If there’s one thing we can learn from Boris Johnson, branding still works
It’s almost as though we didn’t have enough to get hot and bothered about last week with the soaring temperatures alone. Face-melting rhetoric surrounding the appointment of our new Prime Minister has been vitriolic, impassioned to the point of fury and burning with rage on all sides of the electorate. Even the rain didn’t cool us off.
But it also teaches us an important lesson about branding.
While public distrust towards anything remotely resembling a corporate entity soars, Boris Johnson moving into Number 10 proves branding is still alive, well, and persuasive as ever. A clear sign of the times, we are looking at an unelected leader— aside from around 2% of Britons— whose track record makes for worrying reading.
And that’s precisely the point. If BoJo was a brand, he’d be up there with the most marketing-astute on the planet. Let’s bring out the exhibits.
Smoking Gun PR has written extensively on, and practiced consistently, the importance of transparency. In the world of Johnsonism, we know he’s a liar— from made up articles to illicit affairs. But we know he’s a liar. We know he’s guilty of infidelity. We know he’s prone to what some call gaffes and others national embarrassments. We know he uses the language of colonialism and seems to have low respect for many other cultures.
He has been consistent in creating a 360-degree character. And we know that character.
Boris Johnson’s demeanour— bowling about the place, winching himself in, kippers waving— is the polar opposite to Theresa May. Nobody is accusing him of dancing robotically or having an On/Off switch for crocodile tears. Like our hometown of Manchester, he does things differently. He’s the challenger brand, offering something the old guard don’t. Which brings me to a third observation.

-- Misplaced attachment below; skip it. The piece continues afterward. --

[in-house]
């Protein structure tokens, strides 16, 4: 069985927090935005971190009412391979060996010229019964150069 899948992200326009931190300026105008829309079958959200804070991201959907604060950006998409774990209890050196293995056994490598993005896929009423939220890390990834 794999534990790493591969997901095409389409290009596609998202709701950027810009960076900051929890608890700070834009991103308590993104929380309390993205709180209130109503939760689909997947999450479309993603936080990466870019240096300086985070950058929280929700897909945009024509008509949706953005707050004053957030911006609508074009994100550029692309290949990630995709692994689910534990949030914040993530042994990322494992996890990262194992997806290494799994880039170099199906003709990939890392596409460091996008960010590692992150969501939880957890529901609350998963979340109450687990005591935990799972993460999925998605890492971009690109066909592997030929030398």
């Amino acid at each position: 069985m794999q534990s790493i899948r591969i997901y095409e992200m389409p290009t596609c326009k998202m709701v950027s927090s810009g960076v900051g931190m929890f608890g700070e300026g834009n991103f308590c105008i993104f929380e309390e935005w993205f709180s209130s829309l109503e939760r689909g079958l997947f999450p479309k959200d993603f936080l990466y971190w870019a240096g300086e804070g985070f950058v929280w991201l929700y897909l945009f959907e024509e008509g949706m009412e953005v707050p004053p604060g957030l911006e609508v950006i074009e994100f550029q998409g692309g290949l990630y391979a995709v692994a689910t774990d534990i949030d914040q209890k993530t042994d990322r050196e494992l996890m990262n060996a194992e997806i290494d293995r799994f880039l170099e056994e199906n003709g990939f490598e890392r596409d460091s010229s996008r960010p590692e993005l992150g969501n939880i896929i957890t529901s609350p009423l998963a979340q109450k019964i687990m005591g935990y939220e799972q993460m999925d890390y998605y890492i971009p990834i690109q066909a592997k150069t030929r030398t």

In 2019 disruption has become par for the course in many sectors. The most exciting business prospects are those revolutionising their market, turning things on head and changing expectations.
As a staunch pro-Leave politician, once he made his mind up, and in countless other situations, Mr. Johnson defines disruption. A figure quite unlike any other to have taken the mantle of First Among Equals, he ushers in a new era of UK politics. Tagline: ‘Anything could happen now’.
It doesn’t matter if you agree or disagree with his policies, positioning or voting record. Your opinion on him as person or professional is irrelevant. The fact he bolted from the starting blocks so far ahead of any rivals, jogging over the finish line, is a result of his clear, recognisable and consistent brand. Even if that consistency often comes in the form of inconsistencies.
As one pundit put it, you can rely on not being able to rely on him . In an age of self and national doubt, humanity-wide fears we are speeding towards extinction of our own making in a gas-guzzling monster truck, it’s salesmanship at its finest.
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